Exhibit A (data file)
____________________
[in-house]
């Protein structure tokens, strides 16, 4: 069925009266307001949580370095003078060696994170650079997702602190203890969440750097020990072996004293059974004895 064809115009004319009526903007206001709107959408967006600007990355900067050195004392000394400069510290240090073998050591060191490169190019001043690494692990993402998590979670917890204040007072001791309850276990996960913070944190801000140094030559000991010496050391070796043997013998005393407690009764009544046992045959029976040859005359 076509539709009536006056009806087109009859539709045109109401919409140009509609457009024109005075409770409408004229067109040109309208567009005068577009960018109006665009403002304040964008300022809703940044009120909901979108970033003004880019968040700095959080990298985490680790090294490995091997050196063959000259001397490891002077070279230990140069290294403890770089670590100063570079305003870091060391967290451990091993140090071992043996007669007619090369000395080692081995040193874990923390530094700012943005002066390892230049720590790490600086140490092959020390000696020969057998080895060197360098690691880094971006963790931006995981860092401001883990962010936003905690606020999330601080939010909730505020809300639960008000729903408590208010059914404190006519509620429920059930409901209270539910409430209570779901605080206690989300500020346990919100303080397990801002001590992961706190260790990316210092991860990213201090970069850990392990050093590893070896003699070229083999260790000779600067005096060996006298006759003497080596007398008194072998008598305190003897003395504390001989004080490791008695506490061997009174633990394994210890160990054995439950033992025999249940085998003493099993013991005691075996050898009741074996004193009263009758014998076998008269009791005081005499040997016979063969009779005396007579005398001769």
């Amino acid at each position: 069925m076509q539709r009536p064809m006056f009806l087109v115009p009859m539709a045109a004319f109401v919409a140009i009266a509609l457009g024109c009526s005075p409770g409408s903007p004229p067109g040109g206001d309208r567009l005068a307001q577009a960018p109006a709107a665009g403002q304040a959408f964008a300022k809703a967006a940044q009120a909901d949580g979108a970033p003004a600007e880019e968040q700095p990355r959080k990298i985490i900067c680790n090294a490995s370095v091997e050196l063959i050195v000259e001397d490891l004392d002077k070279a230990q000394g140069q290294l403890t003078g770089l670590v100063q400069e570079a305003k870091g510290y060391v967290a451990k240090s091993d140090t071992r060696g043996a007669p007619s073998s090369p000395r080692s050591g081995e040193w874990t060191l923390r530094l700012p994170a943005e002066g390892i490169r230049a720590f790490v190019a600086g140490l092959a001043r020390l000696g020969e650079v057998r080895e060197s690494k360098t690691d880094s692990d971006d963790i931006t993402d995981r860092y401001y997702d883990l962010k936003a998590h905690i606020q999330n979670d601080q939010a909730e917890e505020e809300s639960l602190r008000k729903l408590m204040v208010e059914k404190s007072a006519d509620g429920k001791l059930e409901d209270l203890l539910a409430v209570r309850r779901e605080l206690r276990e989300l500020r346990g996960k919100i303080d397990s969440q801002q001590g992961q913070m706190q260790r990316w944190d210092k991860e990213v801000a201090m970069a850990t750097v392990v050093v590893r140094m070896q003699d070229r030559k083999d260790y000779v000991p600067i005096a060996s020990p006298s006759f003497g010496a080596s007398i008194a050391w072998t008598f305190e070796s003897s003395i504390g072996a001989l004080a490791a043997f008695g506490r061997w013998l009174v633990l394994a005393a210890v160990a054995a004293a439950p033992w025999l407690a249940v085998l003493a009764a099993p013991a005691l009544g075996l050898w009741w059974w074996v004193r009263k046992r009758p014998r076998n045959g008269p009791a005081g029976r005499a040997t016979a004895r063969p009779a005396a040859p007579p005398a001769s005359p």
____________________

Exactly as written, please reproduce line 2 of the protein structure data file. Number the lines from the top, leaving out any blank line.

């Protein structure tokens, strides 16, 4: 069925009266307001949580370095003078060696994170650079997702602190203890969440750097020990072996004293059974004895 064809115009004319009526903007206001709107959408967006600007990355900067050195004392000394400069510290240090073998050591060191490169190019001043690494692990993402998590979670917890204040007072001791309850276990996960913070944190801000140094030559000991010496050391070796043997013998005393407690009764009544046992045959029976040859005359 076509539709009536006056009806087109009859539709045109109401919409140009509609457009024109005075409770409408004229067109040109309208567009005068577009960018109006665009403002304040964008300022809703940044009120909901979108970033003004880019968040700095959080990298985490680790090294490995091997050196063959000259001397490891002077070279230990140069290294403890770089670590100063570079305003870091060391967290451990091993140090071992043996007669007619090369000395080692081995040193874990923390530094700012943005002066390892230049720590790490600086140490092959020390000696020969057998080895060197360098690691880094971006963790931006995981860092401001883990962010936003905690606020999330601080939010909730505020809300639960008000729903408590208010059914404190006519509620429920059930409901209270539910409430209570779901605080206690989300500020346990919100303080397990801002001590992961706190260790990316210092991860990213201090970069850990392990050093590893070896003699070229083999260790000779600067005096060996006298006759003497080596007398008194072998008598305190003897003395504390001989004080490791008695506490061997009174633990394994210890160990054995439950033992025999249940085998003493099993013991005691075996050898009741074996004193009263009758014998076998008269009791005081005499040997016979063969009779005396007579005398001769």